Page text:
China became a hybrid capitalist-socialist economy while politically it was an authoritarian one party republic guided by the 1982 Constitution.

Prior to 1911, there was the imperial aristocracy, a “small” middle class (with an emphasis on small) and a huge peasant class living in severe poverty with hard labor and short life spans.

Today, China’s middle class has reached about 300 million and almost 500 million are connected to the Internet, and China’s attempt at censorship does not totally control the flow of global information to those that want it who then share what was learned through Chinese Blogs and e-mails with friends, fans and family.

North Korea is frozen in time, but South Korea and China have evolved and adapted to the global economy.  It would be in China’s interest to see North Korea merge with South Korea and become a capitalist nation open to the world for trade.

In fact, China does more trade with South Korea than the North, which by all accounts is a burden since China often feeds many of North Korea’s citizens to avoid famine sending food grown in China that should have gone to Chinese consumers.

If Korea is unified under Seoul’s leadership, the threat of war in Korea will evaporate.

However, under Pyongyang’s leadership. Korea becomes a larger threat to both China and the US and more difficult to contain.

The US must maintain a military pretense in South Korea and I’m sure China agrees even if it never says so publicly since a war between Pyongyang and Seoul would not be in China’s interest economically.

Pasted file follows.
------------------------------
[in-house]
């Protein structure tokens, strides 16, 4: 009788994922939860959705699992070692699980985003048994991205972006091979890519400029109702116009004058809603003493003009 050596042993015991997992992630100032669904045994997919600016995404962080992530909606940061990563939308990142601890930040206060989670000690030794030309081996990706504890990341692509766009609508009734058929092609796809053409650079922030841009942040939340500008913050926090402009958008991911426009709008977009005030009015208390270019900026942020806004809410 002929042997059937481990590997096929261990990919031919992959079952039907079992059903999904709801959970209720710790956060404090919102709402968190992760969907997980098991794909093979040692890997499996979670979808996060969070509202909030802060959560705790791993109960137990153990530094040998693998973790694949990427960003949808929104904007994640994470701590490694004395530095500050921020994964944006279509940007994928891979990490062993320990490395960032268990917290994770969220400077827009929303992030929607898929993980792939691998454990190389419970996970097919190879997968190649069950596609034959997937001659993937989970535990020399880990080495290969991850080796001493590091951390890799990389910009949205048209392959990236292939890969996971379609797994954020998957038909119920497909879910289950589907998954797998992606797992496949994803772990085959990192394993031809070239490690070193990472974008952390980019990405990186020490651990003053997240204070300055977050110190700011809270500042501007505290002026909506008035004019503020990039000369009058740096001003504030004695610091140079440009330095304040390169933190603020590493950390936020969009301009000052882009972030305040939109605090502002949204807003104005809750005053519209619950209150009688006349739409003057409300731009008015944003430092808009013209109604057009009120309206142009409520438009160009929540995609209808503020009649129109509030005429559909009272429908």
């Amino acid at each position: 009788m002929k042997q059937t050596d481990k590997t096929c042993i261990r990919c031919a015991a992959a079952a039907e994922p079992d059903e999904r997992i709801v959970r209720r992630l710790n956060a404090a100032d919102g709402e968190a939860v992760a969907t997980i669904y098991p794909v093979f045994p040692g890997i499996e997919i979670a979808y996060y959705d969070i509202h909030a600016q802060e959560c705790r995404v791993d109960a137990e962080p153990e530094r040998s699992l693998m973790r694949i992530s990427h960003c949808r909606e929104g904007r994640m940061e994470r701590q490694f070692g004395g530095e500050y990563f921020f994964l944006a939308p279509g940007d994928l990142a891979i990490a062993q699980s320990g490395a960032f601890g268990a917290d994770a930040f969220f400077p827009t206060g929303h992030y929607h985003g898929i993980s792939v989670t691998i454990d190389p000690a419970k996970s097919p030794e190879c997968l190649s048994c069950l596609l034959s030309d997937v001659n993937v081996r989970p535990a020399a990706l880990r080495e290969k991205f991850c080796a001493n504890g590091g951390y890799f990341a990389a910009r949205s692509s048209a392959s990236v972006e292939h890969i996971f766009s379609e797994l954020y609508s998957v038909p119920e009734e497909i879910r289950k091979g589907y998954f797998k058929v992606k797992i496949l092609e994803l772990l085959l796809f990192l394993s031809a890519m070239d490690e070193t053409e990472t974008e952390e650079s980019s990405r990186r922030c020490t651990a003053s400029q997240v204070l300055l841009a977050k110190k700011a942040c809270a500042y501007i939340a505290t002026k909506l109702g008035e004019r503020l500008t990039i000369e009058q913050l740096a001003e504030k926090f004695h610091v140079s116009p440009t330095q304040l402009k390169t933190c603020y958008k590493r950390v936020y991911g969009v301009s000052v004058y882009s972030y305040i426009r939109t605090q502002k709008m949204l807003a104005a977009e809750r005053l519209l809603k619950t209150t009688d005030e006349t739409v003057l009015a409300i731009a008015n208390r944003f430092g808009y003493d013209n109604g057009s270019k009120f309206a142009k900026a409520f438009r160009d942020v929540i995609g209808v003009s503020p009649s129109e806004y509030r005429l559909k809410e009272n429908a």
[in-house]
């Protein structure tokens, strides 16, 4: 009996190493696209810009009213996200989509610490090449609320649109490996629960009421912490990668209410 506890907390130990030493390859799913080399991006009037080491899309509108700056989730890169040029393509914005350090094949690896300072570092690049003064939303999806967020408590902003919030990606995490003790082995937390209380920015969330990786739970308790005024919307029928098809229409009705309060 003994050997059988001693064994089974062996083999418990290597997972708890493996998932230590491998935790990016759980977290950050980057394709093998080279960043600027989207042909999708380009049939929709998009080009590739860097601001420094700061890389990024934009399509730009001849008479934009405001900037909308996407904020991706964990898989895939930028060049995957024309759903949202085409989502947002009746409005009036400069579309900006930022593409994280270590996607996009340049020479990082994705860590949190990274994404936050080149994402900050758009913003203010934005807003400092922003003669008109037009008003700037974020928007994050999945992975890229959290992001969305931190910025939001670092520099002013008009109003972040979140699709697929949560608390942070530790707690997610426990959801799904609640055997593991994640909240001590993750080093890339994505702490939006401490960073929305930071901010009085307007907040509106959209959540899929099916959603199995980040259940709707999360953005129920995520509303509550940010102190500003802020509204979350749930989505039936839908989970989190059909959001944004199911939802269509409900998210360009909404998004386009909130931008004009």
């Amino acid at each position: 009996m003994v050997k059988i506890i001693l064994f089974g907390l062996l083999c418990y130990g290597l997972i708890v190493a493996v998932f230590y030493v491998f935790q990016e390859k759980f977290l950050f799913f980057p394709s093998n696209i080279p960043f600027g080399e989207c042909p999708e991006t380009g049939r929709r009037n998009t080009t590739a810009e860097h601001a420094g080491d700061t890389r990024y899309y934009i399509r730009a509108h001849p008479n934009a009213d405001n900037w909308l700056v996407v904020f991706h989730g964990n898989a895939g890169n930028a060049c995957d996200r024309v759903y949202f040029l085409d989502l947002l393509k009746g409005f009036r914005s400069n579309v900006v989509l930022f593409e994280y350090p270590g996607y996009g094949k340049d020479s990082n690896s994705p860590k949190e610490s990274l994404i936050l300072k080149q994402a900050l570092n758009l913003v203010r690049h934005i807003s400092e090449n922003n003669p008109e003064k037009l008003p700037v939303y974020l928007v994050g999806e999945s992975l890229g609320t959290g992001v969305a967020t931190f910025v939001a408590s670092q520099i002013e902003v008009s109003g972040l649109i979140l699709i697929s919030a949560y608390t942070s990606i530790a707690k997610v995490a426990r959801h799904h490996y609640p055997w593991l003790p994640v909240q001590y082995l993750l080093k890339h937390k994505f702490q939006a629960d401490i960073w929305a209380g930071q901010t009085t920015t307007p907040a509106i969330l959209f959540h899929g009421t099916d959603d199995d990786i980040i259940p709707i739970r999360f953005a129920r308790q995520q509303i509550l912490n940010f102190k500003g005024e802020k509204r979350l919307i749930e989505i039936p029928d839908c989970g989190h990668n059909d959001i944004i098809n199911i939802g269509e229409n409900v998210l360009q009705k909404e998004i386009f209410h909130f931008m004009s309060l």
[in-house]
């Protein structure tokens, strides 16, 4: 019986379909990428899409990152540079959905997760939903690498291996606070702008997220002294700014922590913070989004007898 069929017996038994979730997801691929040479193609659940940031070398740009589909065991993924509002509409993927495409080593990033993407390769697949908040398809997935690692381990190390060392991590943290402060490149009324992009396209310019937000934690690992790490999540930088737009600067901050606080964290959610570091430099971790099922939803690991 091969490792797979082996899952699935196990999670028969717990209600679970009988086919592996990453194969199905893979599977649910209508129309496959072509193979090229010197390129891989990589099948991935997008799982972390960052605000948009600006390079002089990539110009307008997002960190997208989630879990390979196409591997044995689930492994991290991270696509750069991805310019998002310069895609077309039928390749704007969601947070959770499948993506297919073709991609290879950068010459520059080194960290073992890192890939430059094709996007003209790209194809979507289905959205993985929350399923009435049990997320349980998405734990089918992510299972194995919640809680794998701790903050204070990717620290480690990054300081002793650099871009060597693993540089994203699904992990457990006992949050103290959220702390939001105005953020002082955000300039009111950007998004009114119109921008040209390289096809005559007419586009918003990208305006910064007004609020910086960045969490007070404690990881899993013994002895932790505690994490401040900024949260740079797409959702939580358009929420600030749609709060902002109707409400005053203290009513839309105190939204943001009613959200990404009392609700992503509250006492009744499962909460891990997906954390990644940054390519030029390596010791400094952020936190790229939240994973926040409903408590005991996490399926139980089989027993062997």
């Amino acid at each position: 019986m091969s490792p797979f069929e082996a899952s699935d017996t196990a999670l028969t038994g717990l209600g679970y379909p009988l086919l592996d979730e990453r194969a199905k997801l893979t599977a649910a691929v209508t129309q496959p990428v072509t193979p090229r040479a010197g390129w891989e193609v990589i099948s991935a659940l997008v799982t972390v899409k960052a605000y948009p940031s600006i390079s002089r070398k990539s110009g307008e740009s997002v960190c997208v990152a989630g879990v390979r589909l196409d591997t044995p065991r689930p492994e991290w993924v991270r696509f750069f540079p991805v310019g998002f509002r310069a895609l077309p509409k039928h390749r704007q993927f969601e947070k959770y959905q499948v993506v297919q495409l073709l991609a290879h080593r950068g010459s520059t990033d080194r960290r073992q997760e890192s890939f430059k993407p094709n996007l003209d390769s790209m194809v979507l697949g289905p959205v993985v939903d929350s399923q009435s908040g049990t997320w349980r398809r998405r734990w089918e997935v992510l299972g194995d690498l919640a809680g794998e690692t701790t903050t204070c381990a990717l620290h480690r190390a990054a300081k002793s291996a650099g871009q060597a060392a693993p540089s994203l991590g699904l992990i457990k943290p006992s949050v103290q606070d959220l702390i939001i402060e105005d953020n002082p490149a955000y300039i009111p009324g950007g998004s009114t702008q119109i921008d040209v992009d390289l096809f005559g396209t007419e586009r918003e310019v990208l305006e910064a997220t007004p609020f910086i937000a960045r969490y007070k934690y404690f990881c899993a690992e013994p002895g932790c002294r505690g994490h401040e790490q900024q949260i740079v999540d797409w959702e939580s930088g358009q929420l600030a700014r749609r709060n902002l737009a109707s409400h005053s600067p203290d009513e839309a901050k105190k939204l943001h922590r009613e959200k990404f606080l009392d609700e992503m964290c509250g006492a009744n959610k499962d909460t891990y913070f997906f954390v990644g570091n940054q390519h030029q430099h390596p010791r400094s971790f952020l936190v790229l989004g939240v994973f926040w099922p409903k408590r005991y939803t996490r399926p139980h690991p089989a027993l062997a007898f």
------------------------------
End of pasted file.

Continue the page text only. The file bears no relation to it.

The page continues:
Learn of China in 1950 Korea Protecting the Teeth

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Lloyd Lofthouse is the award-winning author of the concubine saga, My Splendid Concubine & Our Hart. When you love a Chinese woman, you marry her family and culture too.

If you want to subscribe to iLook China, there is a “Subscribe” button at the top of the screen in the menu bar.


China Protecting its Teeth in 1950 Korea– Part 1/9

February 22, 2011

While searching Google for a Monroe Doctrine link, I stumbled on PCMS Social Studies and a post that appeared January 20, 2011.

Quote: “The Monroe Doctrine was put in place on December 2, 1823 by (President) James Monroe….   He did not want European Countries coming back and taking over the United States….  I know that I would definitely not want someone telling me I have to change the way I believe.”

China’s reaction was the same in 1950 when the People’s Liberation Army entered the Korean War.

Because Korea sat precariously between China, Russia and Japan, Korea had always been at the mercy of its bigger neighbors. For centuries, those nations had fought each other in Korea.

As World War II was ending, in July 1945, Soviet leader Joseph Stalin used his troops in coordination with the US to force the Japanese out of Korea. The Soviet and US armies met at the 38th parallel and agreed to divide Korea along that line.

The Soviets would control the northern half of Korea and the US the south.

While Soviet Russia and America were dividing the spoils of war in Europe and Asia, China was involved in a bloody civil war between the Communist and Nationalist Parties that would last until 1949

Prior to Japan occupying Korea in 1900, Korea had been a tributary state of China for centuries. However, China was in no shape to protest what Russia and the US was doing in Korea.

Two years later, the super powers left Korea leaving behind a Communist state in the north and a capitalist republic in the south ruled by a Korean authoritarian dictator educated at America’s Princeton University.

On June 5, 1950 at 4:00 AM, the Korean War started when North Korea declared war and invaded South Korea by land and sea.

Since the US had deprived South Korea of weapons and ammunition in fear that the south might invade the north and start a war, the North Korean army met little resistance.